Sources of information:

McIvor, J.G.; Smith D.F. 1973. Competitive growth of capeweed, Arctotheca calendula, and some annual pasture species. Australian Journal of ExperimentalAgriculture & Animal Husbandry. 13(61): 185-189.
Anonymous. Capeweed Arctotheca calendula. Http://weeds.tassie.net.au//txts/capeweed.html. Accessed on 8/16/1999
Finley, Ed. 2004. Personal observations of fertile capeweed on a Humboldt County dairy, 2001 to present. 530-224-2425 efinley@cdfa.ca.gov


Question 1.2 Impact on plant community composition,
structure, and interactions?
B Reviewed Scientific Publication
Identify type of impact or alteration:

Capeweed seems to be a relatively poor competitor with native species, but if established may pose a moderate impact on native plant communities. Capeweed has the potential to invade disturbed areas (bare ground) and establish nearly pure stands, thereby excluding native plants from re-colonizing such areas and possibly expanding into surrounding plant communities. Again, capeweed seems to be a relatively poor competitor, thus posing a moderate threat.


Sources of information:

McIvor, J.G.; Smith D.F. 1973. Competitive growth of capeweed, Arctotheca calendula, and some annual pasture species. Australian Journal of ExperimentalAgriculture & Animal Husbandry. 13(61): 185-189
Eaton, Ronnie. Alameda County Dept. of Agriculture. 2004. Obersavation on fertile capeweed at a private ranchette in San Mateo County, 2003 to 2004. Personal communication, 02/28/03. (510)670-5232.
Finley, Ed; Griffin, Denis; Oliver, Brad. Personal observations on a fertile capeweed infestation at a vineyard in Monterey County, April, 2001. 530-224-2425, efinley@cdfa.ca.gov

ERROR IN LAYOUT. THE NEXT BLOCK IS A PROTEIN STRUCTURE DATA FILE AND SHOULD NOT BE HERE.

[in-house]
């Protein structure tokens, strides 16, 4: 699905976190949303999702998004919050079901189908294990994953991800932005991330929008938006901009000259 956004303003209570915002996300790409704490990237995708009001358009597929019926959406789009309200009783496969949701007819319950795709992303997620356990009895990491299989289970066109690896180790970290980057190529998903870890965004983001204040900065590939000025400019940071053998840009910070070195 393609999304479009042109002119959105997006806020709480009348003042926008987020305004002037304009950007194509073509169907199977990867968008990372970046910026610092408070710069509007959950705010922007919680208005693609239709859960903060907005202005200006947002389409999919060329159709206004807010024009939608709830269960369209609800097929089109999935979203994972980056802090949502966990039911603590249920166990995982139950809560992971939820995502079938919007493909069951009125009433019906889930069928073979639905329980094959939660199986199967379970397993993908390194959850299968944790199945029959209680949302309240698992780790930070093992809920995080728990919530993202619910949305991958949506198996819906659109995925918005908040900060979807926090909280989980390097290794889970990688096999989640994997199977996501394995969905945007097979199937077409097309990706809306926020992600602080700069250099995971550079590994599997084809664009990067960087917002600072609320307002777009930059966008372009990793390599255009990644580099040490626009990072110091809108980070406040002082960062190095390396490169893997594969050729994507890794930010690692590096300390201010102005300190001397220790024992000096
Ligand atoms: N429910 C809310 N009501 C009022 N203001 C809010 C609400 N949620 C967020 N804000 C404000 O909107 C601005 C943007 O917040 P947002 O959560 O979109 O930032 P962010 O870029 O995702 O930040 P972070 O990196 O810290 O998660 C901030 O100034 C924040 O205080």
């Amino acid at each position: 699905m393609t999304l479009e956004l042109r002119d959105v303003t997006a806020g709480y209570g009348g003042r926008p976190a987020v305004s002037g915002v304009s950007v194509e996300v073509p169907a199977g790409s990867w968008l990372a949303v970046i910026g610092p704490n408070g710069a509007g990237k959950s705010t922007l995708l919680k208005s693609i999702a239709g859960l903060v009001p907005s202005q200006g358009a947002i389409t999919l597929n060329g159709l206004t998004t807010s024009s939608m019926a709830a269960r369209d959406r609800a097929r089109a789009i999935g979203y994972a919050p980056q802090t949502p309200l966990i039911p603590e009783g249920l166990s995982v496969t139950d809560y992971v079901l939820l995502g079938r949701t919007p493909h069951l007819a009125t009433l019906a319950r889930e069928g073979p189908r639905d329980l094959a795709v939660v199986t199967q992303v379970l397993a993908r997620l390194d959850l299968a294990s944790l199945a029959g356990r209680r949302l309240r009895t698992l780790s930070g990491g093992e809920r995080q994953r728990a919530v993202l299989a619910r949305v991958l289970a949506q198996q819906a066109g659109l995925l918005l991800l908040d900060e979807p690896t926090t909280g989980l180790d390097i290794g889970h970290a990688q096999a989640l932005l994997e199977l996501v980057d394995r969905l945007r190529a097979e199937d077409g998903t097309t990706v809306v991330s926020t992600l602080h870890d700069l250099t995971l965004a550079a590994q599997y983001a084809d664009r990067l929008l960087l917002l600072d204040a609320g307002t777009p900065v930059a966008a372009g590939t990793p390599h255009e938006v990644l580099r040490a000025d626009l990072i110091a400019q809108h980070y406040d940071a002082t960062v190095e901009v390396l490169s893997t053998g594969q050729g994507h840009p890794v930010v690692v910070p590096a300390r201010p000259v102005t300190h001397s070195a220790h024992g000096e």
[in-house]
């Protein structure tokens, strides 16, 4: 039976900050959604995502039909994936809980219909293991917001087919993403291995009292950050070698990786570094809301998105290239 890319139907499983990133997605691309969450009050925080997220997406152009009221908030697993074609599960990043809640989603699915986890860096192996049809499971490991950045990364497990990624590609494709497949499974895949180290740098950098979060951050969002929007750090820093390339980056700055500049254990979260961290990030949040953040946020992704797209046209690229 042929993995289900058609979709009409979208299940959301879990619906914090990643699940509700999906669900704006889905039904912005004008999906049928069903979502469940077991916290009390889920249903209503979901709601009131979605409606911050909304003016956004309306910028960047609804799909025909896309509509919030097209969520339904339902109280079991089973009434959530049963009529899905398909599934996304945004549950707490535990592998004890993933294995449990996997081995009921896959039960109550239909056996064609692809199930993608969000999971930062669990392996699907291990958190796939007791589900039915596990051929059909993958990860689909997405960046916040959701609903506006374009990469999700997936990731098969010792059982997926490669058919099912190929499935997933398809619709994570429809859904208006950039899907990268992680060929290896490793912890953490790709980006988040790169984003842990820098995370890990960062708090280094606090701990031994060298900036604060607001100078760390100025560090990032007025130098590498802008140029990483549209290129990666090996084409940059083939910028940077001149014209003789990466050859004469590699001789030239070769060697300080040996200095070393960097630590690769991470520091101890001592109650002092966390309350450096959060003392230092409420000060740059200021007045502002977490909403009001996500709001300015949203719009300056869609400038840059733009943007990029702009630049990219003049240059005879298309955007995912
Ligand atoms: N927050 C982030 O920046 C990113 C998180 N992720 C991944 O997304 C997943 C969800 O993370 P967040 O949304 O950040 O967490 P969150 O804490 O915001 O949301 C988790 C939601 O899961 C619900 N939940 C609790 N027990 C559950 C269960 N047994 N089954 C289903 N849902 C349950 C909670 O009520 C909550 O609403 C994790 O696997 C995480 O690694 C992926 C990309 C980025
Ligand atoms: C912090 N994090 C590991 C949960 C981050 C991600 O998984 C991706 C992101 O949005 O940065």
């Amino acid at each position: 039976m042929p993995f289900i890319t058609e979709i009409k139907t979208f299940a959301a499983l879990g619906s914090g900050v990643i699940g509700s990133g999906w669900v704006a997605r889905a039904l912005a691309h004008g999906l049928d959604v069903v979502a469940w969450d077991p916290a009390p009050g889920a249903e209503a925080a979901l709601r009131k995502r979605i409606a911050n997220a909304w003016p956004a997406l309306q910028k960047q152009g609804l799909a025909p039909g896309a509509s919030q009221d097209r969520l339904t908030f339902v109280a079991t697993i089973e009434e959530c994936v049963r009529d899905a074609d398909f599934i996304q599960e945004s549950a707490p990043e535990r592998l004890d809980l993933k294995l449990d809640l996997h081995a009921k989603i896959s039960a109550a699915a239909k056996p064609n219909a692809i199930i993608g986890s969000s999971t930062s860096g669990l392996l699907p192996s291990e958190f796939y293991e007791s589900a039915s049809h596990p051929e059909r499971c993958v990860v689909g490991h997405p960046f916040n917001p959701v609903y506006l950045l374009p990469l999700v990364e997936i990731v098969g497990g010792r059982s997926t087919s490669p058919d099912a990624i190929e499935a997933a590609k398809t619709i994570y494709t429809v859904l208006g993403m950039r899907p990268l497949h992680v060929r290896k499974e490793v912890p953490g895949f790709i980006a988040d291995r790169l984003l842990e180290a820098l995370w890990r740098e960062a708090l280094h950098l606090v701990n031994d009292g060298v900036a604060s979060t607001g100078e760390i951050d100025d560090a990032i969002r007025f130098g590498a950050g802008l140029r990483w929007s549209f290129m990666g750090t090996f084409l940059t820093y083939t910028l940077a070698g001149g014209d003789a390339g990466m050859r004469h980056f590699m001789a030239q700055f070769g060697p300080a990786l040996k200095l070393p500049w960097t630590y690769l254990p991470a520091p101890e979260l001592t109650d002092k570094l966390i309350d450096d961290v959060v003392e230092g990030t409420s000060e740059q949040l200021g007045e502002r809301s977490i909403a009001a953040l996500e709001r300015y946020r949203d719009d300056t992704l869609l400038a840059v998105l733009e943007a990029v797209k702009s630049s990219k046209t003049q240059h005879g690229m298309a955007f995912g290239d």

Question 1.3 Impact on higher trophic levels? D Reviewed Scientific Publication
Identify type of impact or alteration:

Fertile capeweed probably would have little effect on higher trophic levels. Since fertile capeweed is distributed mainly in agricultural situations, its impact on higher trophic levels would be negligible. Though not preferred, stock may feed on fertile capeweed.


Sources of information:

Anonymous. Capeweed Arctotheca calendula. Http://weeds.tassie.net.au//txts/capeweed.html. accessed on 8/16/1999


Question 1.4 Impact on genetic integrity? D Reviewed Scientific Publication

There are no reports of fertile capeweed hybridization in California. There are no native species of Arctotheca in California.


Sources of information:

Hickman, James C., ed. 1993. The Jepson Manual Higher Plants of California. University of California Press, Berkeley and Los Angeles, California


Section 2: Invasiveness
Question 2.1 Role of anthropogenic and natural disturbance
in establishment?
B Reviewed Scientific Publication
Describe role of disturbance:

It appears that fertile capeweed needs anthropogenic disturbance to establish. Distributions of fertile capeweed are generally in agricultural situations, particularly swards, pastures, and vineyards. There is very little spread into wildland situations without some disturbance, typically caused by agricultural practices (cultivation and transportation of stock fodder) or actual planting of specimens.